The Golden Coach (Le Carrosse d’or) is a ravishing eighteenth-century comic fantasy about a viceroy who receives an exquisite golden coach, and gives it to the tempestuous star of a touring commedia dell’arte company. Master director Jean Renoir’s sumptuous tribute to the theatre, presented here in the English version he favored, is set to the music of Antonio Vivaldi and built around vivacious and volatile star Anna Magnani. —The Criterion Collection
The son of the painter Auguste Renoir, Jean Renoir became one of France’s most important and respected filmmakers during the middle of the 20th century. A Philosophy and Math student, Renoir became a cavalryman, but was invalided out of the army before World War I. Later, he married a model and aspiring actress, and, following the death of his father and the acquisition of an inheritance, set up his own production company to produce movies for his wife. Renoir learned from these early experiences of financing movies and watching other films, and became a director in 1924. With the advent of sound, Renoir’s career was quickly made with a series of profitable films, including La Chienne (1931), a savage and dark drama about a man’s self-destruction, which was later remade by Fritz Lang as Scarlet Street. Renoir’s subsequent films, including The Lower Depths (1936) and Grand Illusion (1937), were among the finest made in France before the war, and were well acknowledged at the time of… read more
A trio of men are inexplicably drawn to actress Camilla. They woo. They court. There are moments of screwball comedy shenanigans. There is a message about social status and power tied up with the fate of a schmancy coach. (The opening and closing seem to be old school 3D. I don't think the theater where I saw the movie was aware of this so no glasses were offered and the projectionist kept trying to focus the film.)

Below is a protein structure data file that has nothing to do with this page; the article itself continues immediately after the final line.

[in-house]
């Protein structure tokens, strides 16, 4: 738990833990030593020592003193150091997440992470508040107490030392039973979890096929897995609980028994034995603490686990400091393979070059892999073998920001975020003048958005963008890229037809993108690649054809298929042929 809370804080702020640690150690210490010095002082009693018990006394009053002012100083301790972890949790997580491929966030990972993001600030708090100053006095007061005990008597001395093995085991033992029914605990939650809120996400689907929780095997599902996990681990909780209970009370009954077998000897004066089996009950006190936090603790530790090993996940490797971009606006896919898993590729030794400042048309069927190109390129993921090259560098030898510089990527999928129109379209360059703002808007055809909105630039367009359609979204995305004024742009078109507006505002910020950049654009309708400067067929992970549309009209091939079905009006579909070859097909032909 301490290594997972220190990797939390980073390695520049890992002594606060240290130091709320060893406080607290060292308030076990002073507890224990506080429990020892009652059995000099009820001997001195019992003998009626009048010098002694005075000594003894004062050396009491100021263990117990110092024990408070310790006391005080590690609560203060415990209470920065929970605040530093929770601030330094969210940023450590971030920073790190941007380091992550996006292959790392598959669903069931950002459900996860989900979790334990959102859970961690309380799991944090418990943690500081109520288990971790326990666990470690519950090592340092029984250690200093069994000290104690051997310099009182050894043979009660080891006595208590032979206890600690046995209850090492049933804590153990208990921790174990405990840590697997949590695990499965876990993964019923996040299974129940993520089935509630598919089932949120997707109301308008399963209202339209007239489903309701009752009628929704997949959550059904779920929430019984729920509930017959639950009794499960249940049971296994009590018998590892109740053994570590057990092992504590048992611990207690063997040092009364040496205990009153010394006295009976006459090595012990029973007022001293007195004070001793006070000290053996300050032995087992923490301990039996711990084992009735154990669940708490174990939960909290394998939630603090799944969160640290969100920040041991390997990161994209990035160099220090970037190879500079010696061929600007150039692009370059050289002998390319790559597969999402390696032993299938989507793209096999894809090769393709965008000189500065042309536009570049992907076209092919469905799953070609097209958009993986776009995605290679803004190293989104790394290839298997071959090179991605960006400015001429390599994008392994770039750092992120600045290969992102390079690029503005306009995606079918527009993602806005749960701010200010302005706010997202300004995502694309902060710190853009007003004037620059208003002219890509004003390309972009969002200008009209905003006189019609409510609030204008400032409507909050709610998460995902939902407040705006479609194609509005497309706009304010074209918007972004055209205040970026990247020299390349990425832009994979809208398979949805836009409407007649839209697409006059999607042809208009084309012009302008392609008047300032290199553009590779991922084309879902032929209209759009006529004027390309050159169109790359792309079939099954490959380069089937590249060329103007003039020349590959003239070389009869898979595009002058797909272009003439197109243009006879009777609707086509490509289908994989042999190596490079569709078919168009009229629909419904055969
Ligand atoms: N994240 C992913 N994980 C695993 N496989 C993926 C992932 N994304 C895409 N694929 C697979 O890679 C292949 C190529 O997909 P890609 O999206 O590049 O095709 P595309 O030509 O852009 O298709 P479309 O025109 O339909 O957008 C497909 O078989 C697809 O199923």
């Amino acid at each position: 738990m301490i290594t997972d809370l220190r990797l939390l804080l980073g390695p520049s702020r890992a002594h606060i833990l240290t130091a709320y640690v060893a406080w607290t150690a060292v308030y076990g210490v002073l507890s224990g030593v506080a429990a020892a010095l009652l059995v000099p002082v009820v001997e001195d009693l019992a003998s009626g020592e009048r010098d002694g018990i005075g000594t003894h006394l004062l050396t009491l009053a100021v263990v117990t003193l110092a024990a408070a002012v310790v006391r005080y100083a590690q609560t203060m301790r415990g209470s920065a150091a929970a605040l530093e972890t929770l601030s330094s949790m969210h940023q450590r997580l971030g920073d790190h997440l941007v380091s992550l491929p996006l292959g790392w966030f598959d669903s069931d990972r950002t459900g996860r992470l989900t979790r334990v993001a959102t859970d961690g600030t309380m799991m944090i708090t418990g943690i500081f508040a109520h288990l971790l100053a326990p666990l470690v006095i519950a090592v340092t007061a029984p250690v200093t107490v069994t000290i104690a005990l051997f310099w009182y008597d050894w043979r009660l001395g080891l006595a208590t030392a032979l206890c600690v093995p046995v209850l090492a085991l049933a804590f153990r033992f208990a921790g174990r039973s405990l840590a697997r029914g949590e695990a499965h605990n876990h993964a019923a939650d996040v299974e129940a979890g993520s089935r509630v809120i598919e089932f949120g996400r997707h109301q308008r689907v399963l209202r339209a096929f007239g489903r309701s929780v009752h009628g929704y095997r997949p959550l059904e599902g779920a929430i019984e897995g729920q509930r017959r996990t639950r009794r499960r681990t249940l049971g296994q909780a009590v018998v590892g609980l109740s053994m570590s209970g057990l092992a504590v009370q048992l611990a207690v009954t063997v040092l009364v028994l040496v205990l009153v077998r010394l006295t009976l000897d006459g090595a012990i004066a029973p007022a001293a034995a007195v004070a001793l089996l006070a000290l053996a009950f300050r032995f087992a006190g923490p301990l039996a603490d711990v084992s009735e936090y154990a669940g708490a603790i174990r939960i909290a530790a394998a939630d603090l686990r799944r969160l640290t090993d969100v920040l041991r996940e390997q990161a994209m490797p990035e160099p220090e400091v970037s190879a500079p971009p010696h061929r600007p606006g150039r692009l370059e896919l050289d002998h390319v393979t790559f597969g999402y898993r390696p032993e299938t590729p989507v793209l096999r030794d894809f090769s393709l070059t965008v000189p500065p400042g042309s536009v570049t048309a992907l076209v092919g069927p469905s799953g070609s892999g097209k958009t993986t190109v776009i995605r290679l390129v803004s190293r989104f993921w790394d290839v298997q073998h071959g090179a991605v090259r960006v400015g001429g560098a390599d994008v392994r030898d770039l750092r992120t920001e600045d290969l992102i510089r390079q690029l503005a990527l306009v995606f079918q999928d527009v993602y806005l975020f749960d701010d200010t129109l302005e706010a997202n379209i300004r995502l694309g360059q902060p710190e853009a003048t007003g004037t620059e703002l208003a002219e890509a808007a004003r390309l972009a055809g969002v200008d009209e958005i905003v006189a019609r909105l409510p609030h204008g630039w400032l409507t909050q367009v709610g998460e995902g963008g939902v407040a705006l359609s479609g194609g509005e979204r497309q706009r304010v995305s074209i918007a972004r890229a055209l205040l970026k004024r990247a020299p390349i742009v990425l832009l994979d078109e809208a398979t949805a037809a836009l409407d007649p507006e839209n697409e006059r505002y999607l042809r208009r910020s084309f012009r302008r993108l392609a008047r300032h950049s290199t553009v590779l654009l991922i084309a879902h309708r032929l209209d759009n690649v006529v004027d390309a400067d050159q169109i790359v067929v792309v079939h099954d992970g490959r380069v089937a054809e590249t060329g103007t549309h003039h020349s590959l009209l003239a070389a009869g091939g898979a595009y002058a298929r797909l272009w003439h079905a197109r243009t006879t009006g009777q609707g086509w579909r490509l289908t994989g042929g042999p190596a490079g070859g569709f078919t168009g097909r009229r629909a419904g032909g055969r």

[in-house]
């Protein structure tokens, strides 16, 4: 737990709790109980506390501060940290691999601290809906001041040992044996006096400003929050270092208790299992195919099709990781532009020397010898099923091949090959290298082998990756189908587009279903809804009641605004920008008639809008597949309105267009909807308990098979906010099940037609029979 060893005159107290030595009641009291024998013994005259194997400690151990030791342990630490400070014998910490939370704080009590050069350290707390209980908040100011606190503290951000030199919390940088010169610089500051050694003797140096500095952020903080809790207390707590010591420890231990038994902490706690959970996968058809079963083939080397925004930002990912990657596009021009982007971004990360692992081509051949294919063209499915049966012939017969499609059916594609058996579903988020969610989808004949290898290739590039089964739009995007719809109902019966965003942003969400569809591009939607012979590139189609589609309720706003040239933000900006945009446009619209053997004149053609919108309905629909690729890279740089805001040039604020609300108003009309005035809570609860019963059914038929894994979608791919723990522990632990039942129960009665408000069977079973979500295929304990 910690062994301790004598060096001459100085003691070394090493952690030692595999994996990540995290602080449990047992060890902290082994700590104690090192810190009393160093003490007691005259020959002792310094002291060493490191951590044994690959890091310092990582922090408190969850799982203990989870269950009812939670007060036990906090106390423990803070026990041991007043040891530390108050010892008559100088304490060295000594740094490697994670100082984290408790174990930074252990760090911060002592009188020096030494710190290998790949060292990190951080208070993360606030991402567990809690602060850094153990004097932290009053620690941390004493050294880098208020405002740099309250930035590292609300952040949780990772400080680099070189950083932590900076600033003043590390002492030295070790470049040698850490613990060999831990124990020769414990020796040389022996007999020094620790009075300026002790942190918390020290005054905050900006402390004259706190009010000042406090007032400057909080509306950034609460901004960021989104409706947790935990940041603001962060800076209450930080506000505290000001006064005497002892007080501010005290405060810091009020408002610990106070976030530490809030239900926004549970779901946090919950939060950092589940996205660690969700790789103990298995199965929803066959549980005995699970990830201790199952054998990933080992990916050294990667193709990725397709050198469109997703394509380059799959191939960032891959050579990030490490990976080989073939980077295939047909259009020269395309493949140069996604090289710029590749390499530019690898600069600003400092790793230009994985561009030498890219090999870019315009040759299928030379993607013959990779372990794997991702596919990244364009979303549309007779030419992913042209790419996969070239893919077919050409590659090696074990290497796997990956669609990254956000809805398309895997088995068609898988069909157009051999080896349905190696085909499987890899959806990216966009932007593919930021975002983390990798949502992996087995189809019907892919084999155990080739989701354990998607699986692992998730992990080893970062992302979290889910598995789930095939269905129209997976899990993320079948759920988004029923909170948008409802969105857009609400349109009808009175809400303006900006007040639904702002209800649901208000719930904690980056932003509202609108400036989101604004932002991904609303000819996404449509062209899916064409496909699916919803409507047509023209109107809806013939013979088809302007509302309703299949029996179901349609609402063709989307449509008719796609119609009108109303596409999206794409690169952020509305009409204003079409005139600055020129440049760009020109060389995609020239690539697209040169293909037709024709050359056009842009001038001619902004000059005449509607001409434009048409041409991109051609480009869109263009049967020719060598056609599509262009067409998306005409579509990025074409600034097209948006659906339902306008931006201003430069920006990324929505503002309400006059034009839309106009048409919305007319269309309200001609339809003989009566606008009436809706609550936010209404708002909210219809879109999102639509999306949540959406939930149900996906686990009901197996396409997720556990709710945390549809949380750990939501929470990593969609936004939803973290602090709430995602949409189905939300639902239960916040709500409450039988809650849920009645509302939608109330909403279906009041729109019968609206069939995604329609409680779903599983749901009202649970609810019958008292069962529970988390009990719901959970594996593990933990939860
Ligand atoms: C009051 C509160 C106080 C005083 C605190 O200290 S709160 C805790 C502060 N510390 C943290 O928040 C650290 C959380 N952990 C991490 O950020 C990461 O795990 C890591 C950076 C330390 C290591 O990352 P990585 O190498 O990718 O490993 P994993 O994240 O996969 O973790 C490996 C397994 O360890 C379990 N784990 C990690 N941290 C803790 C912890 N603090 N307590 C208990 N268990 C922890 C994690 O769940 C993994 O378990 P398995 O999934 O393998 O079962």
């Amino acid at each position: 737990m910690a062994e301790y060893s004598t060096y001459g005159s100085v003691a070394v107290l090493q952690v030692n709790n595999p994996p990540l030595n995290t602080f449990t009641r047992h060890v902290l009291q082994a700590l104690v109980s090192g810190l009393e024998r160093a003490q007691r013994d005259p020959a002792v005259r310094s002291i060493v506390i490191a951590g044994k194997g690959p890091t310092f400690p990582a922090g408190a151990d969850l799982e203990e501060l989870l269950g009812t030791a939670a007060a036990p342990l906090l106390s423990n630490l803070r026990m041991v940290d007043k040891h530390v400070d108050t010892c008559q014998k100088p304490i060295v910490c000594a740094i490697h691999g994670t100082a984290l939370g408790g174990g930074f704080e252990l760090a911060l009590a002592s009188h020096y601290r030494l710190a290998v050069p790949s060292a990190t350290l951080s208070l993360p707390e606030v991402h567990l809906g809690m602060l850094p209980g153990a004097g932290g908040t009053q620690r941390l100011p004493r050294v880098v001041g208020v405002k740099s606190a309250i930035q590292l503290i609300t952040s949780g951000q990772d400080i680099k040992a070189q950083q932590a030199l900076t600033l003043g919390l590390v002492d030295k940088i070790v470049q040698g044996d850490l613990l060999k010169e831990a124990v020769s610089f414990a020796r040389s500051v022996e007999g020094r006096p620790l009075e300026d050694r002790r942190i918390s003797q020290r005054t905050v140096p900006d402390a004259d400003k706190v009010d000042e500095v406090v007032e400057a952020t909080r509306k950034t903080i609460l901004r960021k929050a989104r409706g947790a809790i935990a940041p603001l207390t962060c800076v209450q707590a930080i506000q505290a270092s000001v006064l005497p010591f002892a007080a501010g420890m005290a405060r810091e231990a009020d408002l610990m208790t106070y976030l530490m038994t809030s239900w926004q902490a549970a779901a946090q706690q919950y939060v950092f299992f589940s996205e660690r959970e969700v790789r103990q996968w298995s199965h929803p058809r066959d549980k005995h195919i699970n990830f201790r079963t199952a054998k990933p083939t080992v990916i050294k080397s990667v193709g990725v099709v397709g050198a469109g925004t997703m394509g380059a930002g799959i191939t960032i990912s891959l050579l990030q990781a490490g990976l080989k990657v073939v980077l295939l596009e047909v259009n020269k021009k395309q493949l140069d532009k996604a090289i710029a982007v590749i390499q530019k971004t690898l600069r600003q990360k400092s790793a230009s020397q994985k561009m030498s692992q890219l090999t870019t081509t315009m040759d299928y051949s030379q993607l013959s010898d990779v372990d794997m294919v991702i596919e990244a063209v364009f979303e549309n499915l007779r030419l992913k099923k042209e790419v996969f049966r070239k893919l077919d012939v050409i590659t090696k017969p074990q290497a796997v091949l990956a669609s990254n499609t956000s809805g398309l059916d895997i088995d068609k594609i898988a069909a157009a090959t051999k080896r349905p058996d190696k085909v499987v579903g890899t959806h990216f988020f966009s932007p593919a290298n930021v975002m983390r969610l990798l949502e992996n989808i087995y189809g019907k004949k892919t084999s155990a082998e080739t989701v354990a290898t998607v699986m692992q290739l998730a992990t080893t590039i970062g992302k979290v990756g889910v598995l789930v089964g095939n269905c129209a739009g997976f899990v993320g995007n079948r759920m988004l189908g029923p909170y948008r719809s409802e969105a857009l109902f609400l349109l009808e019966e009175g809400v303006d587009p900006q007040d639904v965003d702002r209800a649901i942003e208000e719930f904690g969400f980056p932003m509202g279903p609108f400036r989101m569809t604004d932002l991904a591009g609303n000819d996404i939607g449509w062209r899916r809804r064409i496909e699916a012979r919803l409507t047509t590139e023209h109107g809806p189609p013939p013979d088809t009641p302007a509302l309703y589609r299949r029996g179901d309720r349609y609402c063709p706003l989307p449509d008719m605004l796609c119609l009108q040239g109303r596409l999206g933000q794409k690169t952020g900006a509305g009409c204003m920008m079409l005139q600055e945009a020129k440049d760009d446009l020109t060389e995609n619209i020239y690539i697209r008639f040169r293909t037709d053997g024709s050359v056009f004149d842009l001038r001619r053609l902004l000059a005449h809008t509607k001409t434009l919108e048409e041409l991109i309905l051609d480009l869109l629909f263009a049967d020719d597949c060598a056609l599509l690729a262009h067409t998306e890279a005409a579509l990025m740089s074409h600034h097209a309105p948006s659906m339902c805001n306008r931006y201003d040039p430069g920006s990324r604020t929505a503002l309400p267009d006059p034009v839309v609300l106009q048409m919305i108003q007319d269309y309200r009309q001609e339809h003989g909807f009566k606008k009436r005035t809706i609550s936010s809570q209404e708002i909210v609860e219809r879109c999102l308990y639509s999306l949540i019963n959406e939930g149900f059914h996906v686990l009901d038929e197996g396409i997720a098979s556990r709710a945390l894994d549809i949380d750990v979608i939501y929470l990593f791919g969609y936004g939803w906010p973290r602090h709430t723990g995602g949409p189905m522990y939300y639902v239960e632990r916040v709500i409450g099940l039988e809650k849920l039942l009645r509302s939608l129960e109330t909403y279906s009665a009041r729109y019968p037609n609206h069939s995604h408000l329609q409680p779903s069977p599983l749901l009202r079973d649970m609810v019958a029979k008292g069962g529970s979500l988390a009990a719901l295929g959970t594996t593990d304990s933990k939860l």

After a sojourn in India filming The River, Renoir decamped to Rome's Cinecittà studio for this Italo-French co-production featuring a largely Anglo-Italian cast. Magnani gives a typically fireband performance as the principal performer in a troupe of commedia dell'arte players in 18th Century Peru. The former master of realism shows off his mastery of overt artificiality with this colourful extravaganza. Great fun..
"Actors, how shocking!" Visual splendor, vivacious storytelling and vivid emotion. All in glorious technicolor! A digestible social commentary about cultural boundaries wrapped in drama akin to the traveling troupe. The juxtaposition of visual design between shots is mesmerizing; each composition is layered, yet poignant -must be a genetic disposition. Allen and Almodovar took notes on this one, I'm sure.
A complex masterpiece, masquerading as a light and comic period piece. Truffaut nails it when he called it "The noblest and most refined film ever made...a film about theatre in the theatre". I wish that "The Golden Coach" and Renoir's "The River" were as known as some of his earlier films, both are incredibly beautiful works of art.
A look at the early work of one of the great designers of the Golden Age of Polish movie posters.